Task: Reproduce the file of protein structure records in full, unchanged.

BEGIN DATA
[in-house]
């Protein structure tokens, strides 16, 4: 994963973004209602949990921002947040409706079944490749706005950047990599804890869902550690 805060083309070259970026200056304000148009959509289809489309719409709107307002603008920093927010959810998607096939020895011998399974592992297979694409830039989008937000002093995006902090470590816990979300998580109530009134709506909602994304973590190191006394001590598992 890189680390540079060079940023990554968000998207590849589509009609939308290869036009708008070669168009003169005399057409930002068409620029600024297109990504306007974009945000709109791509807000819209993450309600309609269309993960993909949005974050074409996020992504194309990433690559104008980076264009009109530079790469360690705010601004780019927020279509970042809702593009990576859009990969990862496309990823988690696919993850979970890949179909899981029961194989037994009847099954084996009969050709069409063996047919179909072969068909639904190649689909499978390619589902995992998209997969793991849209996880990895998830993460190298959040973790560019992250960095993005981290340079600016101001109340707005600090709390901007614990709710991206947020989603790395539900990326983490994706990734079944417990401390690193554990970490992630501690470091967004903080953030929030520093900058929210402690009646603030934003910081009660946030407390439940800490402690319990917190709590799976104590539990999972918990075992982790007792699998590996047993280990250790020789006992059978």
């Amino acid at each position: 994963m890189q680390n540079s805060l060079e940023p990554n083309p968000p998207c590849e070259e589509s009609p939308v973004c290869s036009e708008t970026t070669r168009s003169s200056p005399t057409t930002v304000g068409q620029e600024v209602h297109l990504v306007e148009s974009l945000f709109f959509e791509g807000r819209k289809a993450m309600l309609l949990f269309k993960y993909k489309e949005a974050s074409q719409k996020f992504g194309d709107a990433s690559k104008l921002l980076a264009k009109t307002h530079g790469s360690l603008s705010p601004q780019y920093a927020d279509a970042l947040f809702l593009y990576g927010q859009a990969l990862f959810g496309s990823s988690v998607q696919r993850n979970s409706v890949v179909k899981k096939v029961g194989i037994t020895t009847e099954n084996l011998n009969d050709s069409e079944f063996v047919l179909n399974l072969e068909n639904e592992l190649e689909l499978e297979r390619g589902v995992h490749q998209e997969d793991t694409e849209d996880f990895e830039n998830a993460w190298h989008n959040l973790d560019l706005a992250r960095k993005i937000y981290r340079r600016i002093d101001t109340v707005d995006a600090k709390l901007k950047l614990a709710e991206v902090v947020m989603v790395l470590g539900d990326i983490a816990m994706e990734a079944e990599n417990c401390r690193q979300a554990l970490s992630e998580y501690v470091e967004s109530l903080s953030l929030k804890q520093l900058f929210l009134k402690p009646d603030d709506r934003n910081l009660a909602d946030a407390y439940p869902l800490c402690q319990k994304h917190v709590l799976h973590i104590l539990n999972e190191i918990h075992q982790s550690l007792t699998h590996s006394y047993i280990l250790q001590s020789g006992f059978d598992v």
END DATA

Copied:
[in-house]
């Protein structure tokens, strides 16, 4: 994963973004209602949990921002947040409706079944490749706005950047990599804890869902550690 805060083309070259970026200056304000148009959509289809489309719409709107307002603008920093927010959810998607096939020895011998399974592992297979694409830039989008937000002093995006902090470590816990979300998580109530009134709506909602994304973590190191006394001590598992 890189680390540079060079940023990554968000998207590849589509009609939308290869036009708008070669168009003169005399057409930002068409620029600024297109990504306007974009945000709109791509807000819209993450309600309609269309993960993909949005974050074409996020992504194309990433690559104008980076264009009109530079790469360690705010601004780019927020279509970042809702593009990576859009990969990862496309990823988690696919993850979970890949179909899981029961194989037994009847099954084996009969050709069409063996047919179909072969068909639904190649689909499978390619589902995992998209997969793991849209996880990895998830993460190298959040973790560019992250960095993005981290340079600016101001109340707005600090709390901007614990709710991206947020989603790395539900990326983490994706990734079944417990401390690193554990970490992630501690470091967004903080953030929030520093900058929210402690009646603030934003910081009660946030407390439940800490402690319990917190709590799976104590539990999972918990075992982790007792699998590996047993280990250790020789006992059978």
């Amino acid at each position: 994963m890189q680390n540079s805060l060079e940023p990554n083309p968000p998207c590849e070259e589509s009609p939308v973004c290869s036009e708008t970026t070669r168009s003169s200056p005399t057409t930002v304000g068409q620029e600024v209602h297109l990504v306007e148009s974009l945000f709109f959509e791509g807000r819209k289809a993450m309600l309609l949990f269309k993960y993909k489309e949005a974050s074409q719409k996020f992504g194309d709107a990433s690559k104008l921002l980076a264009k009109t307002h530079g790469s360690l603008s705010p601004q780019y920093a927020d279509a970042l947040f809702l593009y990576g927010q859009a990969l990862f959810g496309s990823s988690v998607q696919r993850n979970s409706v890949v179909k899981k096939v029961g194989i037994t020895t009847e099954n084996l011998n009969d050709s069409e079944f063996v047919l179909n399974l072969e068909n639904e592992l190649e689909l499978e297979r390619g589902v995992h490749q998209e997969d793991t694409e849209d996880f990895e830039n998830a993460w190298h989008n959040l973790d560019l706005a992250r960095k993005i937000y981290r340079r600016i002093d101001t109340v707005d995006a600090k709390l901007k950047l614990a709710e991206v902090v947020m989603v790395l470590g539900d990326i983490a816990m994706e990734a079944e990599n417990c401390r690193q979300a554990l970490s992630e998580y501690v470091e967004s109530l903080s953030l929030k804890q520093l900058f929210l009134k402690p009646d603030d709506r934003n910081l009660a909602d946030a407390y439940p869902l800490c402690q319990k994304h917190v709590l799976h973590i104590l539990n999972e190191i918990h075992q982790s550690l007792t699998h590996s006394y047993i280990l250790q001590s020789g006992f059978d598992v």